Shark Tank Season 12 Episode 3 Recap

Shark Tank Season 12 Episode 3 Recap with Ed Jaffe, demo and presentation coach

Shark Tank Season 12 Episode 3 Recap with demo and presentation coach and Demo Solutions Founder, Ed Jaffe, is part of our pop culture series and underscores the importance of the pitch. You get one shot to make a deal, or it tanks.

Another week, another episode of Shark Tank. Let’s get into it. But first, a warning – this post contains spoilers. If you don’t want to know what happens, watch the episode, then come back here for my analysis.

The Sharks who appeared on this week’s Shark Tank – a “standard” panel of Robert, Daymond, Mr. Wonderful, Lori and Cuban.

The products that appeared on this week’s Shark Tank: Bootaybag, GoOats, Pooch Paper and Rumpl.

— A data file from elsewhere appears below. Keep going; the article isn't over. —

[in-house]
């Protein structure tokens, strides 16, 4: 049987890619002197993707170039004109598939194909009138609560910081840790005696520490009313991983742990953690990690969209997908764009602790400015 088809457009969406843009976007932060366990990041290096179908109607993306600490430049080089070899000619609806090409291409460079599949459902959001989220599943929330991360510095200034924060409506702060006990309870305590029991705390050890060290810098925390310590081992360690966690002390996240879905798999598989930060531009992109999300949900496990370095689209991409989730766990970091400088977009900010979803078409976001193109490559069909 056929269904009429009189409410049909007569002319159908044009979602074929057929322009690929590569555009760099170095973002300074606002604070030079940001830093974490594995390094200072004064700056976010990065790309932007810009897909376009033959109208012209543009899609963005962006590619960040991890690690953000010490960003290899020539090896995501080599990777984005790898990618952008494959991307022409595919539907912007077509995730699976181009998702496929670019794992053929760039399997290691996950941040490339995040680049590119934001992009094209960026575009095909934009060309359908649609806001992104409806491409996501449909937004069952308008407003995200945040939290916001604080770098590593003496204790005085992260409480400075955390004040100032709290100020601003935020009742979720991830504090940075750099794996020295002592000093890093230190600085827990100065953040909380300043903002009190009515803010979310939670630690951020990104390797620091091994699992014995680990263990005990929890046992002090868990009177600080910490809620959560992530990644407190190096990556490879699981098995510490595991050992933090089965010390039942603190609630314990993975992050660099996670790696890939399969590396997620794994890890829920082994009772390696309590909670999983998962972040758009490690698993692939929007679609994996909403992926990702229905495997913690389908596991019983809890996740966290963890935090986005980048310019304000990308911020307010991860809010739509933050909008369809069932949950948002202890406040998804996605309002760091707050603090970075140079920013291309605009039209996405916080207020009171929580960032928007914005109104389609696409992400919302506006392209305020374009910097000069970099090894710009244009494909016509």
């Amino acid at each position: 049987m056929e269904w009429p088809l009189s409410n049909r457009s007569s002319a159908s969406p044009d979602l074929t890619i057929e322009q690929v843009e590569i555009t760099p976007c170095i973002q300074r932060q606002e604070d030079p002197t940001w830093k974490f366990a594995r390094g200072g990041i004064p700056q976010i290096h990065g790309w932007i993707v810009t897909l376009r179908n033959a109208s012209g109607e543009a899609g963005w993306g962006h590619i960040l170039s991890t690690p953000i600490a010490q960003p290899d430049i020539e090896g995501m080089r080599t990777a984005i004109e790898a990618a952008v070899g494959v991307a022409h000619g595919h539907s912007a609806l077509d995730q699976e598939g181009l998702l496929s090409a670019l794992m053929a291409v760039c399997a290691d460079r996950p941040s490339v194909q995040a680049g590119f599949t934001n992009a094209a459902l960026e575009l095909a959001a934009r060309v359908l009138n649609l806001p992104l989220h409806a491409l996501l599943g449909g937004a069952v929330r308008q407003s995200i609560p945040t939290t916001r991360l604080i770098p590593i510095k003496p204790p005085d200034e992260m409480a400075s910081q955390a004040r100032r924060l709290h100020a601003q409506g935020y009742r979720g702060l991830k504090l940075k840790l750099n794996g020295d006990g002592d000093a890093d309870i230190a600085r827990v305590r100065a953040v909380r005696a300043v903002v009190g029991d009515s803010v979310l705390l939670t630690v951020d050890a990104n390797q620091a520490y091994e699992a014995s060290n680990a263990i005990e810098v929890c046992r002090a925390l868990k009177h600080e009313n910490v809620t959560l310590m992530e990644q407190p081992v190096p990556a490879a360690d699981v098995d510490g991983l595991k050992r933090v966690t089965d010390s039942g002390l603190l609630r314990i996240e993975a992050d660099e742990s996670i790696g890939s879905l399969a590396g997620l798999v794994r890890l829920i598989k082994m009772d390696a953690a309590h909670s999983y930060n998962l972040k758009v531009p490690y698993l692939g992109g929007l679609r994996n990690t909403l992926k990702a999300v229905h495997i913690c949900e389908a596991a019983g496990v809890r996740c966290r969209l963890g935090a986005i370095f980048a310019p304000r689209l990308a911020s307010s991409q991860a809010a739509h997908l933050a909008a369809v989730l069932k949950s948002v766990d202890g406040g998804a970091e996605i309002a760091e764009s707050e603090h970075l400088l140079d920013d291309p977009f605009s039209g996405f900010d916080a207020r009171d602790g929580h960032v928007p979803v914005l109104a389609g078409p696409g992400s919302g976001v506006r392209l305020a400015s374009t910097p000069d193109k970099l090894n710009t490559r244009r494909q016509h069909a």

Next (recap) into the Shark Tank: Hug Sleep

What is it: A tight sleeping bag (an adult swaddle, as the founders said)

The ask: $150K for 10%

How many offers: 6 (2 from Cuban)

The result: Deal with Cuban and Lori – $300K for 20%.

How was it presented to the Sharks?

Matt and Angie, founders who are also married (to each other, in case that wasn’t clear) made some “action in the bedroom” type jokes, then had Robert try out the product. A bit campy, but cute.

Robert used the product like a potato sac in a race, and fell out fo the bed. He then couldn’t get back in the bed, and also cut his nose pretty badly. It was…interesting.

What worked during the demo?

Robert was the right choice to try out/demo the product. He’s silly enough to have fun with it, and I’m not sure anyone else there would have been quite as cool as he was when he cut his nose.